Staff team focus on small but vital water projects in Q3

Staff team focus on small but vital water projects in Q3

The Ugandan staff team have implemented a series of new low-yield springs in the last quarter, bringing their exemplary best practice to the processes of community and political engagement, as well as efficient engineering and construction. They discovered that one of the springs, at Mukugwe, was in fact high yielding, reminding us of the hope WATSAN’s projects can bring and the abundance of nature’s resources.

WATSAN operates across two districts of South-West Uganda, and the team has implemented spring protection projects in both areas over the past few months.

In Rukungiri district, new low-yield springs at Rweminyinya, Rwembogo and Kyabugashe are now serving three extremely rural villages. For all these projects, the team has engaged strongly with the community before, during and after the construction aspect, getting buy-in to the existence and maintenance of the new schemes; involving the beneficiaries in carrying out work directly on their project; and formally handing over the facilities to a local committee via a formal commissioning ceremony. In the staff team’s report to trustees, they note that “Speaker after speaker at this function thanked the UK Support Group for their financial consideration in helping communities to access safe and clean water through spring construction”.

In Kanungu district, a spring construction was initiated at Mukugwe (pictured), which is now serving 47 households with 233 people in the community. During construction the team discovered that this spring was unexpectedly high-yielding, with four separate water eyes identified and channelled into the spring. They were able to build the structure in such a way that a pipeline extension could be applied to it in future, potentially forming a mini gravity flow scheme. At the commissioning ceremony for this project, the WATSAN team were especially commended by local community leaders for their productive relationships with local government, and for the ecological credentials of the construction. This included using efficient and up-to-date technology; sensitive disposal of waste materials; and encouraging tree planting around the scheme.

Staff report that guest of honour Bishop Dan Zoreka “thanked in a special way the UK Support group for their routine financial support and for sending in money in a timely manner. He informed members that the donors do not always have the money, but save little by little to help us Africans”.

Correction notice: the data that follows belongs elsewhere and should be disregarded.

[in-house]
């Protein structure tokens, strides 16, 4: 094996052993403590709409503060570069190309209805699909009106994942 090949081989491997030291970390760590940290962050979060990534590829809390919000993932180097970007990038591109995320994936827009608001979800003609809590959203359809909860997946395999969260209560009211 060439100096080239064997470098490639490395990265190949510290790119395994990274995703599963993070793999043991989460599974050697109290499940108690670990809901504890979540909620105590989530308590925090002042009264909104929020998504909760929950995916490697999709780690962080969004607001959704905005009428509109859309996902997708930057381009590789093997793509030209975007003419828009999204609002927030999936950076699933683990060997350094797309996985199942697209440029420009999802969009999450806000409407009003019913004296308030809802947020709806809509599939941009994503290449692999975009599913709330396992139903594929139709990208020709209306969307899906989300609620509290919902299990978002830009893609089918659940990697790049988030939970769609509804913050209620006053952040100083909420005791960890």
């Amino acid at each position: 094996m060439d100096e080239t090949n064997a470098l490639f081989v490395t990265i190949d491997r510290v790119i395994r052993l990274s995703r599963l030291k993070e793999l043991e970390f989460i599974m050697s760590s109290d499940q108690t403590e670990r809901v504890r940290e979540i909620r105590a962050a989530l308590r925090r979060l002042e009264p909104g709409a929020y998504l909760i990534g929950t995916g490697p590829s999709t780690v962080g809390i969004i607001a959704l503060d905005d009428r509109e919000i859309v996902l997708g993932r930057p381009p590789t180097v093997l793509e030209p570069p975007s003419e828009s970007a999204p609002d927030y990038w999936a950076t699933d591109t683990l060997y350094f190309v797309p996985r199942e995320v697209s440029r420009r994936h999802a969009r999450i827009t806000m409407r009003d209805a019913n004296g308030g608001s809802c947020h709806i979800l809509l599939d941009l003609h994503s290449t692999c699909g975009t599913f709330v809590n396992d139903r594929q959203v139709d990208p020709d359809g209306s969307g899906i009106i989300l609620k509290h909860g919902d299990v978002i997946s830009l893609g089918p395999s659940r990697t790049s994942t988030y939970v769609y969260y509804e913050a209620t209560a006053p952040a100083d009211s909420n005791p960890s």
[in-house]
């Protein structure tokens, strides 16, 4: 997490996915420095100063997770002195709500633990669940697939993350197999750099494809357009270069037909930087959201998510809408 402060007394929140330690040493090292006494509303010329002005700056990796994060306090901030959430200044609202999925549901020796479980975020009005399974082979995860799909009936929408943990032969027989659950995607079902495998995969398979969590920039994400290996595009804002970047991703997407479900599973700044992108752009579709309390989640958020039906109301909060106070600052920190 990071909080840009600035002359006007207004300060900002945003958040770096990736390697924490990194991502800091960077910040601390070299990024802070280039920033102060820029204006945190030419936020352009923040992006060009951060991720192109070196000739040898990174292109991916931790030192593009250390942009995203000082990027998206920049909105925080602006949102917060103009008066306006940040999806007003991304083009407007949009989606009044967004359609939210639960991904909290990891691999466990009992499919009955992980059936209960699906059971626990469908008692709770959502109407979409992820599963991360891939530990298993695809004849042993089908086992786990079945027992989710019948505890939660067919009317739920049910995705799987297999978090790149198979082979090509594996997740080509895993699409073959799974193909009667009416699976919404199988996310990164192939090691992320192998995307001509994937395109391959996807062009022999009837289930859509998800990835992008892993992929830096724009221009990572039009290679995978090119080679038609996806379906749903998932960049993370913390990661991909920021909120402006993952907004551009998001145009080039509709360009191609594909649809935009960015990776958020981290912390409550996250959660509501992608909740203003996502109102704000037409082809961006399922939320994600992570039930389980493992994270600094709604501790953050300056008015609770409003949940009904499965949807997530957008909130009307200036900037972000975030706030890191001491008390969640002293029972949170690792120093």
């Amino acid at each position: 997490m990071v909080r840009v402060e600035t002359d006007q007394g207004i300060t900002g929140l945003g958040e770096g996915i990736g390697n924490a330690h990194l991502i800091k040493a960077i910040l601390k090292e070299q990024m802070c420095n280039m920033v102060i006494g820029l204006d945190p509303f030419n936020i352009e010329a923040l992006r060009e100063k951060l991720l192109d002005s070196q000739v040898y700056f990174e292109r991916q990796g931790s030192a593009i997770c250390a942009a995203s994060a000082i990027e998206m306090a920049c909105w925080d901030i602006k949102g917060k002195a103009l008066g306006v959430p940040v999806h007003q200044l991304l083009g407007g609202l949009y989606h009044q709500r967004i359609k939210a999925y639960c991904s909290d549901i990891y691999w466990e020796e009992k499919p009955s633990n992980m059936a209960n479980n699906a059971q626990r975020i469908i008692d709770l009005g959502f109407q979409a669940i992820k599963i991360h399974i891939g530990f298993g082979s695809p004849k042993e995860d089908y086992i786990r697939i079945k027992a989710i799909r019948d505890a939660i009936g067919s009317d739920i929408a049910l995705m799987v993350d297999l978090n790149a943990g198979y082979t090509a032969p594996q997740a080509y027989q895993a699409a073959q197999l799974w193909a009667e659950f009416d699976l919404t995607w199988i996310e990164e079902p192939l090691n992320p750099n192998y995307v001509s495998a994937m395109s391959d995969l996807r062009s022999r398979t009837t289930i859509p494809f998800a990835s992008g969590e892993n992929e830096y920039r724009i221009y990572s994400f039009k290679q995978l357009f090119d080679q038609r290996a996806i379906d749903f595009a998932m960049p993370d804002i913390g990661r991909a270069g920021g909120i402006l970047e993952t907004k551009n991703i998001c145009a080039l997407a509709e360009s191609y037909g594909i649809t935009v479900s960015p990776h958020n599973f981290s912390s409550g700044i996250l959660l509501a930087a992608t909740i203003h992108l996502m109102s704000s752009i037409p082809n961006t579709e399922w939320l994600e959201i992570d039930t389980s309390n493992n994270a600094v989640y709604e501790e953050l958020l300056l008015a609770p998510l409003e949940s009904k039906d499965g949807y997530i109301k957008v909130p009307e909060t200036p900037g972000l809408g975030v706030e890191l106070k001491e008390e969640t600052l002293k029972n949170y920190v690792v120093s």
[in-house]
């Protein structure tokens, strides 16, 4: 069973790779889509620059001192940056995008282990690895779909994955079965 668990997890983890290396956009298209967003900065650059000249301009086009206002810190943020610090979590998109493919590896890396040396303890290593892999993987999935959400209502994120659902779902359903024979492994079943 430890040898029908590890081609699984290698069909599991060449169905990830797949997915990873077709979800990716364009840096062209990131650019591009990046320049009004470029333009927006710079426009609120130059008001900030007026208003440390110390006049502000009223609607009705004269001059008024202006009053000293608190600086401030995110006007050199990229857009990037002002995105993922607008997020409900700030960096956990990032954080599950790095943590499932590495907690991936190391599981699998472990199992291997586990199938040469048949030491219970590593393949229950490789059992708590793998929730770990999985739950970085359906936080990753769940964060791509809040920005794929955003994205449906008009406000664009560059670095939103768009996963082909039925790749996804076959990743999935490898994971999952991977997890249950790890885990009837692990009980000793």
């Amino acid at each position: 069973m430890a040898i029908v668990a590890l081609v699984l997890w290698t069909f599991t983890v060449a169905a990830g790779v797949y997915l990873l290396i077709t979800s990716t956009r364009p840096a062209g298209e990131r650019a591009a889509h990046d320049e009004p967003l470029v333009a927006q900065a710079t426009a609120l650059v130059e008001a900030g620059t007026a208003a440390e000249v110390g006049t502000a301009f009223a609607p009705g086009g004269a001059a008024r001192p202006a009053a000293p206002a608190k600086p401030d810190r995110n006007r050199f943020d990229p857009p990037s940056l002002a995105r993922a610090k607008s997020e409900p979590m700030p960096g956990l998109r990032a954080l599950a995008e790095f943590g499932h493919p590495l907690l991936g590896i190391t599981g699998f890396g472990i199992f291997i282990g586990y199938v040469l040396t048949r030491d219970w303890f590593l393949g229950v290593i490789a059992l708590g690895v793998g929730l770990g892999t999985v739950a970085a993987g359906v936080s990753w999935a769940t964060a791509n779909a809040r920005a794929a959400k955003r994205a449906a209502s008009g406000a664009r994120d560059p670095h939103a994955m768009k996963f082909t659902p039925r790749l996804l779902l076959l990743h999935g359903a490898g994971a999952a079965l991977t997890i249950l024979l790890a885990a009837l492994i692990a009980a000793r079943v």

Projects like these are supported by our regular donors, who have standing orders to WATSAN and enable the staff team to identify and implement small-scale projects. Our thanks to go our loyal regular donors.

Set up a standing order

Regular donations increase by £2.5k a year in response to urgent appeal

Regular donations increase by £2.5k a year in response to urgent appeal

We would like to thank our supporters, many of whom increased their standing orders or set up new regular gifts to WATSAN in response to the difficult news about Tearfund’s withdrawal from our partnership.

In August we announced that our longstanding project partner Tearfund had decided not to renew the Memorandum of Understanding with WATSAN, a decision that they indicated had been a difficult one to take and had nothing to do with NKKD’s performance. This has serious repercussions for WATSAN UK’s ability to fund the team in Uganda as presently set up.

Our staff team are absolutely integral to our success. They have the technical expertise, local cultural and political knowledge, and decades of experience that they bring in order for our work to make an impact, as it has recently on communities such as Kinyasano and Kihihi Hill.

We appealed to our supporters for immediate additional help, in particular in the form of an uplift in regular donations, which would enable us to secure the continuity of the Ugandan staff for the time being, both in terms of core management and our ongoing sustainability programme. We are pleased to report that in response, regular donations from our loyal and generous base of supporters have increased by £2,500 a year, which takes us good way towards our target. We cannot thank our wonderful donors enough for this invaluable support.

Nonetheless, we are still seeking a further £5,500 annually to really secure our position. This equates to just 23 new monthly donations of £20 or more.

If you are one of our amazing regular or occasional supporters, can you help us bring one new regular donor on board? Here are some ideas:

We are so grateful for all of your support of WATSAN’s trustees – all of whom are volunteers. Thank you.

Important notice to our supporters regarding WATSAN’s partnership with Tearfund

Important notice to our supporters regarding WATSAN’s partnership with Tearfund

Many of our supporters will know that for many years WATSAN has enjoyed a partnership with Tearfund, who have provided approximately one third of our total funding. This arrangement was underpinned by a Memorandum of Understanding (MoU) between Tearfund and our partners in Uganda, NKKD WATSAN (NKKD).